4 Tips to make sure your child’s eyes and vision are ‘Grade A’ this school year
With back-to-school time approaching, parents will be scrambling to buy new supplies and clothes for their children. As they check off their list of to-dos, ophthalmologists are reminding parents not to neglect one of the most important learning tools: their children’s eyes.
Good vision and overall eye health are vital to learning. The UCLA Stein Eye and Doheny Eye Institutes join the American Academy of Ophthalmology in emphasizing the importance of healthy vision to academic success during Children’s Eye Health and Safety Month in August.
Because children are still growing, being vigilant about eye health is important. The earlier that problems are identified, the sooner they can be addressed. For healthy eyes and vision throughout the school year, follow these four tips:
- Get regular vision screenings. Children’s eyes change rapidly, making regular vision screenings an important step in detecting and correcting eye problems early. In addition to screenings for infants, further vision screening for children are recommended when they are:
- Pre-school age, between age 3 and 3½
- Entering school
- Experiencing a possible vision problem
For school-age children, a vision screening can be performed by a pediatrician, family physician, nurse or trained technician during regular checkups. If the screening detects a problem, the child may need to see an ophthalmologist — which is an eye physician and a surgeon — or another eye care professional
- Know and share family eye health history. Everyone should find out whether eye conditions or diseases are common in their family. Parents should share that information with the person performing the screening when possible. Some examples of common eye conditions include nearsightedness, strabismus (crossed eyes) and amblyopia (lazy eye). If these are not treated in childhood, they can cause permanent vision loss in one eye.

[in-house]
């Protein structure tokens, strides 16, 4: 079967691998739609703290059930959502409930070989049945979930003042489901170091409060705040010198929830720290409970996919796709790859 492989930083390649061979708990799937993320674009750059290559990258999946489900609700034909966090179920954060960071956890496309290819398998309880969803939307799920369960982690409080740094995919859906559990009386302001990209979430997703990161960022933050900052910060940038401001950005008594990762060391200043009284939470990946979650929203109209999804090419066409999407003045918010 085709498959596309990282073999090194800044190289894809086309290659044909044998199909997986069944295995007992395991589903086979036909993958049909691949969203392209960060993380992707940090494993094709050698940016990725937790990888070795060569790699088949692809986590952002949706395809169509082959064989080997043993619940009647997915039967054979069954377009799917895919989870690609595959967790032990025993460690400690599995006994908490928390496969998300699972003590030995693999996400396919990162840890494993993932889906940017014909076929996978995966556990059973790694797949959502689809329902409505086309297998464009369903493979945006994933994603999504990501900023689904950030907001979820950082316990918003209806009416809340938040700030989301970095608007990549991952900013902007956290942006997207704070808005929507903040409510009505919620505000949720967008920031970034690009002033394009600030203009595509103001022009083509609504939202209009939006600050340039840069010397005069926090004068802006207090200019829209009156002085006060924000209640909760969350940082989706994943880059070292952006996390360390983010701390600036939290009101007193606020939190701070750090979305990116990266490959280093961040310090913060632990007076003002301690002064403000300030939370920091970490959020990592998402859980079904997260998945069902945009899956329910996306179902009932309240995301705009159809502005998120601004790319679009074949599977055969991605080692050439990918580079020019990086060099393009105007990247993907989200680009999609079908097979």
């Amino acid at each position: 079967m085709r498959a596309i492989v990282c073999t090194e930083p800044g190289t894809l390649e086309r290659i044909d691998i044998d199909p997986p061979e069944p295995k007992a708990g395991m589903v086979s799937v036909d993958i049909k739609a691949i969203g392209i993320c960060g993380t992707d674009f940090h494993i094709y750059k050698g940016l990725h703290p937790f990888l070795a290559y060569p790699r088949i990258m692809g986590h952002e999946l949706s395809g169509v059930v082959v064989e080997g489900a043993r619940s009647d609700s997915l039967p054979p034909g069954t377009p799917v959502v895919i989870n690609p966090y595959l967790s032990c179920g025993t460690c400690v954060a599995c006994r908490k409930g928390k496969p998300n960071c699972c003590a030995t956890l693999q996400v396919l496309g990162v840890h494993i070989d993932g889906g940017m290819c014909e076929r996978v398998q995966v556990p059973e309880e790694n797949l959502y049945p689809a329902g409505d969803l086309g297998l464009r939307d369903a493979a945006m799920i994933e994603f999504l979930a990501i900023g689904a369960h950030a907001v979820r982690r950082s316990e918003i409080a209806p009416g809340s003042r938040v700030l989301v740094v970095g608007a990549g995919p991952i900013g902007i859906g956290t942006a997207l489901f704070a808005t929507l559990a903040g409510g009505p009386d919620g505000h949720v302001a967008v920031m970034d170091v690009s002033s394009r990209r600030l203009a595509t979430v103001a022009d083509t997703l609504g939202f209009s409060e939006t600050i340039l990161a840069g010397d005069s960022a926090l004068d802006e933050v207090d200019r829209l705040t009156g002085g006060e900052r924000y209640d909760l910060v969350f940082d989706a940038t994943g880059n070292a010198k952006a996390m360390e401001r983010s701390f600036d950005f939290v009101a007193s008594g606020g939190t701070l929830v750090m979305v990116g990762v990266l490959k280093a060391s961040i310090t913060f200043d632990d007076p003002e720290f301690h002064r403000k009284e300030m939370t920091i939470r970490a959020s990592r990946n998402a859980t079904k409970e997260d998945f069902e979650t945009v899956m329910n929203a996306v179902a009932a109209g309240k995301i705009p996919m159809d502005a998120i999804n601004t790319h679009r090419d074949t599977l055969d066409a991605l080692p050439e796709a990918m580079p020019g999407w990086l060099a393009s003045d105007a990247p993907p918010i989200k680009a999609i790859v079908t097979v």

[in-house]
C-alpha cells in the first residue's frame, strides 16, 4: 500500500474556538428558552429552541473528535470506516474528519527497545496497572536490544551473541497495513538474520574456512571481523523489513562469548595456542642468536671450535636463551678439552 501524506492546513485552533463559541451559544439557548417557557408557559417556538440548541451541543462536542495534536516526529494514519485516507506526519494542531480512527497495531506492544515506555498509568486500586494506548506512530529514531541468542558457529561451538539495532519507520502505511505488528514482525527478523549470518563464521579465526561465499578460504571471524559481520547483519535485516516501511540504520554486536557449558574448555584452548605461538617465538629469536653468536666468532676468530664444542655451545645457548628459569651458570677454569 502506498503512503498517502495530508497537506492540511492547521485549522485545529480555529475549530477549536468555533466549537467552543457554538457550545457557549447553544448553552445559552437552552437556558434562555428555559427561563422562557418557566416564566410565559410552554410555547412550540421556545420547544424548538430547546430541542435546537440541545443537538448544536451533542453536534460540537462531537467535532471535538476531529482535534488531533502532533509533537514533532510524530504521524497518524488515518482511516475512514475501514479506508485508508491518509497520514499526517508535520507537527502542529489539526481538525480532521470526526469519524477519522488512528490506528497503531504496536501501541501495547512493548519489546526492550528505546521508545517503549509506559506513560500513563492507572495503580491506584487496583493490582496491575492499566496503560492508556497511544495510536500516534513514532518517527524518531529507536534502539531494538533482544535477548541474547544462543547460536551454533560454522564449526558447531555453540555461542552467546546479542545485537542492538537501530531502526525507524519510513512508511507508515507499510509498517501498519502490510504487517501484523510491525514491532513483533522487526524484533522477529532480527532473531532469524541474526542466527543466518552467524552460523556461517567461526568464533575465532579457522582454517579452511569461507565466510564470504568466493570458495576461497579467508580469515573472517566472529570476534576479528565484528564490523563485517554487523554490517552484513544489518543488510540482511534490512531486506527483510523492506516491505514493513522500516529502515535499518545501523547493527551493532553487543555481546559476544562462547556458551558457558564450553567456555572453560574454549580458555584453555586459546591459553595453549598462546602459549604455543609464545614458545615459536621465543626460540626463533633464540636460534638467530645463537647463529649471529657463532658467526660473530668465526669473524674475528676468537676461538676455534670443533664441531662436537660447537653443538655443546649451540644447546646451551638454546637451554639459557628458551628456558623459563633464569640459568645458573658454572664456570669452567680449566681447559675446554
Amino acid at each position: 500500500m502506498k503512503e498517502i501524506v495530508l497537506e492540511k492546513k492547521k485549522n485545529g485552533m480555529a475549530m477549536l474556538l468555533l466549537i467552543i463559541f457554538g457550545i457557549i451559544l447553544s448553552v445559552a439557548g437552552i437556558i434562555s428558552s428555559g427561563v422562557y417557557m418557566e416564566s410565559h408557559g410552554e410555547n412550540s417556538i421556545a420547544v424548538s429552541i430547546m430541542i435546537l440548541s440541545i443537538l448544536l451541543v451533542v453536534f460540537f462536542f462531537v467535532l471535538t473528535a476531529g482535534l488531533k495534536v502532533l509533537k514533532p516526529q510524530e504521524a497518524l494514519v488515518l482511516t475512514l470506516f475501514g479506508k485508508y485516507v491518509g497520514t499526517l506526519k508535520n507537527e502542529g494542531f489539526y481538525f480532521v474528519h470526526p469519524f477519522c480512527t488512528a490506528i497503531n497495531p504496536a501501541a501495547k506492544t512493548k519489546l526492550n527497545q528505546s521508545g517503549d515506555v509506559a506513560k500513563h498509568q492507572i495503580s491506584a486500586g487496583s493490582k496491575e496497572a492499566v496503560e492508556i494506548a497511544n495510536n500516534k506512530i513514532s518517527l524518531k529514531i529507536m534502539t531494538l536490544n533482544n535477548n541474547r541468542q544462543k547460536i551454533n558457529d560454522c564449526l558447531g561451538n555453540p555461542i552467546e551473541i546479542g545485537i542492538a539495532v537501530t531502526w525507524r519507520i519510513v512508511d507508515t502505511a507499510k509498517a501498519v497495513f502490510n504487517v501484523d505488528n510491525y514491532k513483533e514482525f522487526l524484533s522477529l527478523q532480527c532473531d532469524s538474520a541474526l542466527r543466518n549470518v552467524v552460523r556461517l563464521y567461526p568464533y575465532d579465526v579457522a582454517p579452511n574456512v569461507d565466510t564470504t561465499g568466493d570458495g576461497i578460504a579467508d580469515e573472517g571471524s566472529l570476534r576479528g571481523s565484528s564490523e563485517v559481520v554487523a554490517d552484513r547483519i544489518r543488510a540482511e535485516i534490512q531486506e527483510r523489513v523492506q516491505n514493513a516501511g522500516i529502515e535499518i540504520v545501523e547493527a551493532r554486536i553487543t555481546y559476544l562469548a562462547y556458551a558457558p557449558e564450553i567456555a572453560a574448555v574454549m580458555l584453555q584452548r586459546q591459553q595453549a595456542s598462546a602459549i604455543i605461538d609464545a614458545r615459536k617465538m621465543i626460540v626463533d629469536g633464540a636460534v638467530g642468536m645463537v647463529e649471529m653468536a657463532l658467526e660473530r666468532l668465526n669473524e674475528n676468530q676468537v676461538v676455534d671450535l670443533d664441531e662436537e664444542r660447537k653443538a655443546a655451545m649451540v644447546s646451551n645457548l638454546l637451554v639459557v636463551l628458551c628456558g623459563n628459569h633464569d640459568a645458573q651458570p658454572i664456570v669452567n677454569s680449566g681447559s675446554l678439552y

- Watch for signs of eye problems. Parents should be alert to symptoms that could indicate an eye or vision problem, such as complaints of eyestrain, headaches and squinting when reading or performing other common activities. Other symptoms to look for include a white or grayish-white coloring in the pupil, one eye that turns in or out or eyes that do not track in sync together.
- Wear protective eyewear when playing sports. Eye injuries while playing sports can cause serious damage, whether by getting smacked with an elbow during basketball or hit with a hockey stick. If your child plays racket sports, hockey, field hockey, baseball or basketball, consider having them wear goggles or other certified protective eyewear.
To find an ophthalmologist for your child, visit uclahealth.org/eye